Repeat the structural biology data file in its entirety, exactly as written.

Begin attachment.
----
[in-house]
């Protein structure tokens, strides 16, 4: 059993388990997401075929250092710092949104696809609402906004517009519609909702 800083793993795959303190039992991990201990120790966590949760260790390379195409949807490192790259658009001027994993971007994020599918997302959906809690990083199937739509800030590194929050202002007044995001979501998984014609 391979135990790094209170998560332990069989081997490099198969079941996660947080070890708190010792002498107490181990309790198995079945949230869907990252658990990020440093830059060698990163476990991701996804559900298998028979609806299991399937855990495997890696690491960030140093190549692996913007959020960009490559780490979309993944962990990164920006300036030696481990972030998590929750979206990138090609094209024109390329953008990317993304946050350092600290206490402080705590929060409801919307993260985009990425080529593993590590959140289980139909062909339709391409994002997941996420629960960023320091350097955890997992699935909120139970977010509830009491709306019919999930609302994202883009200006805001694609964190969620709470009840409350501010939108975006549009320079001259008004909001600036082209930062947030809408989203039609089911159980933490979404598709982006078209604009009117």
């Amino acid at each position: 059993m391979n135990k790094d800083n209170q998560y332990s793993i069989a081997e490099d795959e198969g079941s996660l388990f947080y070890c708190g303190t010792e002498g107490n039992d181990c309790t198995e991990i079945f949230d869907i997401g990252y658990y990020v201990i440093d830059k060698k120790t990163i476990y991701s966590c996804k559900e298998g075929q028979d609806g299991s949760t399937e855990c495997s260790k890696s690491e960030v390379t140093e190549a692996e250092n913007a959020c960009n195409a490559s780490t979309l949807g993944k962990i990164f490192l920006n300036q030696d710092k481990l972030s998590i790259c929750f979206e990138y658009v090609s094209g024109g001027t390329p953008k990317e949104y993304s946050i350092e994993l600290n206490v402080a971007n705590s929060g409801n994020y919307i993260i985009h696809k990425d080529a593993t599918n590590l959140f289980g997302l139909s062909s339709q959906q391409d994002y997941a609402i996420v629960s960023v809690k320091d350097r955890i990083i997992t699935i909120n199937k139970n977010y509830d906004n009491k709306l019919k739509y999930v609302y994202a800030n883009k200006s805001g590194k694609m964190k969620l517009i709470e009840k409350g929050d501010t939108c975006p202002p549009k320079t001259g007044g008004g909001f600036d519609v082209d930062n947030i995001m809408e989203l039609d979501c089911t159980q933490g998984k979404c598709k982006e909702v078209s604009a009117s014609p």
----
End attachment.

[in-house]
């Protein structure tokens, strides 16, 4: 059993388990997401075929250092710092949104696809609402906004517009519609909702 800083793993795959303190039992991990201990120790966590949760260790390379195409949807490192790259658009001027994993971007994020599918997302959906809690990083199937739509800030590194929050202002007044995001979501998984014609 391979135990790094209170998560332990069989081997490099198969079941996660947080070890708190010792002498107490181990309790198995079945949230869907990252658990990020440093830059060698990163476990991701996804559900298998028979609806299991399937855990495997890696690491960030140093190549692996913007959020960009490559780490979309993944962990990164920006300036030696481990972030998590929750979206990138090609094209024109390329953008990317993304946050350092600290206490402080705590929060409801919307993260985009990425080529593993590590959140289980139909062909339709391409994002997941996420629960960023320091350097955890997992699935909120139970977010509830009491709306019919999930609302994202883009200006805001694609964190969620709470009840409350501010939108975006549009320079001259008004909001600036082209930062947030809408989203039609089911159980933490979404598709982006078209604009009117």
């Amino acid at each position: 059993m391979n135990k790094d800083n209170q998560y332990s793993i069989a081997e490099d795959e198969g079941s996660l388990f947080y070890c708190g303190t010792e002498g107490n039992d181990c309790t198995e991990i079945f949230d869907i997401g990252y658990y990020v201990i440093d830059k060698k120790t990163i476990y991701s966590c996804k559900e298998g075929q028979d609806g299991s949760t399937e855990c495997s260790k890696s690491e960030v390379t140093e190549a692996e250092n913007a959020c960009n195409a490559s780490t979309l949807g993944k962990i990164f490192l920006n300036q030696d710092k481990l972030s998590i790259c929750f979206e990138y658009v090609s094209g024109g001027t390329p953008k990317e949104y993304s946050i350092e994993l600290n206490v402080a971007n705590s929060g409801n994020y919307i993260i985009h696809k990425d080529a593993t599918n590590l959140f289980g997302l139909s062909s339709q959906q391409d994002y997941a609402i996420v629960s960023v809690k320091d350097r955890i990083i997992t699935i909120n199937k139970n977010y509830d906004n009491k709306l019919k739509y999930v609302y994202a800030n883009k200006s805001g590194k694609m964190k969620l517009i709470e009840k409350g929050d501010t939108c975006p202002p549009k320079t001259g007044g008004g909001f600036d519609v082209d930062n947030i995001m809408e989203l039609d979501c089911t159980q933490g998984k979404c598709k982006e909702v078209s604009a009117s014609p």